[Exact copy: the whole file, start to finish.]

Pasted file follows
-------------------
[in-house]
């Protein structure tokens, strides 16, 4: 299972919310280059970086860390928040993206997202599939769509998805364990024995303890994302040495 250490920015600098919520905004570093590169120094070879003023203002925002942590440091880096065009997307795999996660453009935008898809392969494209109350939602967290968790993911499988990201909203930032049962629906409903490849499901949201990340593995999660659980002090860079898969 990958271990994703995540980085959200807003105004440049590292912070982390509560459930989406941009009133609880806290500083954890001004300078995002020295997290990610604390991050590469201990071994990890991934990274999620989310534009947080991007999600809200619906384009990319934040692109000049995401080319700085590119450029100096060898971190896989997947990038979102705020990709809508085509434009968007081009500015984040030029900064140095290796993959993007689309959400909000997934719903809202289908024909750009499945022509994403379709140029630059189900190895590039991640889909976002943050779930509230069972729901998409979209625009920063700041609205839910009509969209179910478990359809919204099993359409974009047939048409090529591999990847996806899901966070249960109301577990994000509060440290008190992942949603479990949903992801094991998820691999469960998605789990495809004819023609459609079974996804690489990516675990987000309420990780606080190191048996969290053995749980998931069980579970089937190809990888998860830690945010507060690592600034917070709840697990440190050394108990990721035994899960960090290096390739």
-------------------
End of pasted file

[in-house]
């Protein structure tokens, strides 16, 4: 299972919310280059970086860390928040993206997202599939769509998805364990024995303890994302040495 250490920015600098919520905004570093590169120094070879003023203002925002942590440091880096065009997307795999996660453009935008898809392969494209109350939602967290968790993911499988990201909203930032049962629906409903490849499901949201990340593995999660659980002090860079898969 990958271990994703995540980085959200807003105004440049590292912070982390509560459930989406941009009133609880806290500083954890001004300078995002020295997290990610604390991050590469201990071994990890991934990274999620989310534009947080991007999600809200619906384009990319934040692109000049995401080319700085590119450029100096060898971190896989997947990038979102705020990709809508085509434009968007081009500015984040030029900064140095290796993959993007689309959400909000997934719903809202289908024909750009499945022509994403379709140029630059189900190895590039991640889909976002943050779930509230069972729901998409979209625009920063700041609205839910009509969209179910478990359809919204099993359409974009047939048409090529591999990847996806899901966070249960109301577990994000509060440290008190992942949603479990949903992801094991998820691999469960998605789990495809004819023609459609079974996804690489990516675990987000309420990780606080190191048996969290053995749980998931069980579970089937190809990888998860830690945010507060690592600034917070709840697990440190050394108990990721035994899960960090290096390739």